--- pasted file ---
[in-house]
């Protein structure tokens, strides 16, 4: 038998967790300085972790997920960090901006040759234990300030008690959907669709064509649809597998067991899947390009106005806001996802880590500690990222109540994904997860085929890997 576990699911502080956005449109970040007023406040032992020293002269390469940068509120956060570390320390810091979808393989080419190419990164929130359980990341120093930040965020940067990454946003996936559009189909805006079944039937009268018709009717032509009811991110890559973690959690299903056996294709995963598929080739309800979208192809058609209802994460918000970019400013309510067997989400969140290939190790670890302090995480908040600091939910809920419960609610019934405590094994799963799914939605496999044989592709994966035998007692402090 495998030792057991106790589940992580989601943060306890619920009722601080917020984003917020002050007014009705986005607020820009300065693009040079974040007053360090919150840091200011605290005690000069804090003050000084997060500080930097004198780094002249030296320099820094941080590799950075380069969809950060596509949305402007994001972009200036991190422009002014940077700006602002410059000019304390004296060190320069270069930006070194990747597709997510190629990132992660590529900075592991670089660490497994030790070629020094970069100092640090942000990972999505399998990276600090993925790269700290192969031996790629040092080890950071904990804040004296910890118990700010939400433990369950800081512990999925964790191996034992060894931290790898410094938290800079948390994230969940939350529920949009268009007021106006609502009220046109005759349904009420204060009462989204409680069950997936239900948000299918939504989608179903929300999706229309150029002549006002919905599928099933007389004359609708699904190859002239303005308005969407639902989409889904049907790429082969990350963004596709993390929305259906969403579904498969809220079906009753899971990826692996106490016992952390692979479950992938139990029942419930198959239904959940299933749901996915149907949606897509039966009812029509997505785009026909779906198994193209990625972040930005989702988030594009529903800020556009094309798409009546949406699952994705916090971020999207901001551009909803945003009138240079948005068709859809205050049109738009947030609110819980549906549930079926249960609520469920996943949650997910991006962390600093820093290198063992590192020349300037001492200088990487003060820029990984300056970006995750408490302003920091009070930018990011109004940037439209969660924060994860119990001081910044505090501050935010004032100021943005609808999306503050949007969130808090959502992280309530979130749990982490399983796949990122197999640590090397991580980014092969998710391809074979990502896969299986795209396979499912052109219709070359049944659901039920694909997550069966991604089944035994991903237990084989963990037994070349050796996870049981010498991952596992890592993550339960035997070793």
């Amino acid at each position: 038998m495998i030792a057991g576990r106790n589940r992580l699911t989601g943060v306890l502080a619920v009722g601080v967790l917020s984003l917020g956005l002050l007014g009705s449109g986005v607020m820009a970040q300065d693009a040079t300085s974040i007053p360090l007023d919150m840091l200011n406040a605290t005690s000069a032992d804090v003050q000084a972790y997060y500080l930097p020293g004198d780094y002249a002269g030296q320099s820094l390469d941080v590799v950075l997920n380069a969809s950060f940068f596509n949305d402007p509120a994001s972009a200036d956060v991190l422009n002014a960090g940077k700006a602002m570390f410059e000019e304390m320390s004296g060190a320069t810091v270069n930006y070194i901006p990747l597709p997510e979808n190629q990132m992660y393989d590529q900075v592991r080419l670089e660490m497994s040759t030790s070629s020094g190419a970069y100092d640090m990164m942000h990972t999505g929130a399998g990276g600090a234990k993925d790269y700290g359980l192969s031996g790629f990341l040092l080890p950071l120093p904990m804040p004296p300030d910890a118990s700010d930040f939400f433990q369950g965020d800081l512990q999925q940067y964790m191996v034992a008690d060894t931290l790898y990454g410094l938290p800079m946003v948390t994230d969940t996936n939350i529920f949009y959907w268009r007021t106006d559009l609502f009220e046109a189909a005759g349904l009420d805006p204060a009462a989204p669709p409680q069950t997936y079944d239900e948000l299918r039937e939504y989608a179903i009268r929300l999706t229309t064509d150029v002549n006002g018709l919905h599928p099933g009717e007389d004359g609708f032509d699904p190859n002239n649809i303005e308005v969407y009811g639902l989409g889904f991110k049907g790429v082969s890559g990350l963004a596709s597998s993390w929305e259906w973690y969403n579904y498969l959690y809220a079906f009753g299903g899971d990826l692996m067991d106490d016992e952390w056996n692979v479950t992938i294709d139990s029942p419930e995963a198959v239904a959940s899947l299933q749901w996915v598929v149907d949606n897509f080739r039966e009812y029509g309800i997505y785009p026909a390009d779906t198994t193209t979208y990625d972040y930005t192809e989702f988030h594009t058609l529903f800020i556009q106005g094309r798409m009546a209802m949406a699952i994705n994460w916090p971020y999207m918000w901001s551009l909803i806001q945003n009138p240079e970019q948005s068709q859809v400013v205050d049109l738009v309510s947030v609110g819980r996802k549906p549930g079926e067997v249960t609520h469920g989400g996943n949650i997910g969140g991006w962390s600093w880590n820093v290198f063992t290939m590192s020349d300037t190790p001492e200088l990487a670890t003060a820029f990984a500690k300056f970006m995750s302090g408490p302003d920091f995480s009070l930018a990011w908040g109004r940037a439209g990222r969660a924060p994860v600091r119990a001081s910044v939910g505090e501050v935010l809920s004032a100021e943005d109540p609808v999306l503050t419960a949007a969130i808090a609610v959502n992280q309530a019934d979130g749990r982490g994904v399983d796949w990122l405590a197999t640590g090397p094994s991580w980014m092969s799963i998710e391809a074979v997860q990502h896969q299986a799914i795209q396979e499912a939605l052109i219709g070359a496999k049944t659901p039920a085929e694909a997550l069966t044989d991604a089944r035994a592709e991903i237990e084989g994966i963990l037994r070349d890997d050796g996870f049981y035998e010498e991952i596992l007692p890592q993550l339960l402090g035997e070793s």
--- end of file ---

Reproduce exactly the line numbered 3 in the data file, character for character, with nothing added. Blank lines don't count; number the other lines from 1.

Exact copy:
């Amino acid at each position: 038998m495998i030792a057991g576990r106790n589940r992580l699911t989601g943060v306890l502080a619920v009722g601080v967790l917020s984003l917020g956005l002050l007014g009705s449109g986005v607020m820009a970040q300065d693009a040079t300085s974040i007053p360090l007023d919150m840091l200011n406040a605290t005690s000069a032992d804090v003050q000084a972790y997060y500080l930097p020293g004198d780094y002249a002269g030296q320099s820094l390469d941080v590799v950075l997920n380069a969809s950060f940068f596509n949305d402007p509120a994001s972009a200036d956060v991190l422009n002014a960090g940077k700006a602002m570390f410059e000019e304390m320390s004296g060190a320069t810091v270069n930006y070194i901006p990747l597709p997510e979808n190629q990132m992660y393989d590529q900075v592991r080419l670089e660490m497994s040759t030790s070629s020094g190419a970069y100092d640090m990164m942000h990972t999505g929130a399998g990276g600090a234990k993925d790269y700290g359980l192969s031996g790629f990341l040092l080890p950071l120093p904990m804040p004296p300030d910890a118990s700010d930040f939400f433990q369950g965020d800081l512990q999925q940067y964790m191996v034992a008690d060894t931290l790898y990454g410094l938290p800079m946003v948390t994230d969940t996936n939350i529920f949009y959907w268009r007021t106006d559009l609502f009220e046109a189909a005759g349904l009420d805006p204060a009462a989204p669709p409680q069950t997936y079944d239900e948000l299918r039937e939504y989608a179903i009268r929300l999706t229309t064509d150029v002549n006002g018709l919905h599928p099933g009717e007389d004359g609708f032509d699904p190859n002239n649809i303005e308005v969407y009811g639902l989409g889904f991110k049907g790429v082969s890559g990350l963004a596709s597998s993390w929305e259906w973690y969403n579904y498969l959690y809220a079906f009753g299903g899971d990826l692996m067991d106490d016992e952390w056996n692979v479950t992938i294709d139990s029942p419930e995963a198959v239904a959940s899947l299933q749901w996915v598929v149907d949606n897509f080739r039966e009812y029509g309800i997505y785009p026909a390009d779906t198994t193209t979208y990625d972040y930005t192809e989702f988030h594009t058609l529903f800020i556009q106005g094309r798409m009546a209802m949406a699952i994705n994460w916090p971020y999207m918000w901001s551009l909803i806001q945003n009138p240079e970019q948005s068709q859809v400013v205050d049109l738009v309510s947030v609110g819980r996802k549906p549930g079926e067997v249960t609520h469920g989400g996943n949650i997910g969140g991006w962390s600093w880590n820093v290198f063992t290939m590192s020349d300037t190790p001492e200088l990487a670890t003060a820029f990984a500690k300056f970006m995750s302090g408490p302003d920091f995480s009070l930018a990011w908040g109004r940037a439209g990222r969660a924060p994860v600091r119990a001081s910044v939910g505090e501050v935010l809920s004032a100021e943005d109540p609808v999306l503050t419960a949007a969130i808090a609610v959502n992280q309530a019934d979130g749990r982490g994904v399983d796949w990122l405590a197999t640590g090397p094994s991580w980014m092969s799963i998710e391809a074979v997860q990502h896969q299986a799914i795209q396979e499912a939605l052109i219709g070359a496999k049944t659901p039920a085929e694909a997550l069966t044989d991604a089944r035994a592709e991903i237990e084989g994966i963990l037994r070349d890997d050796g996870f049981y035998e010498e991952i596992l007692p890592q993550l339960l402090g035997e070793s």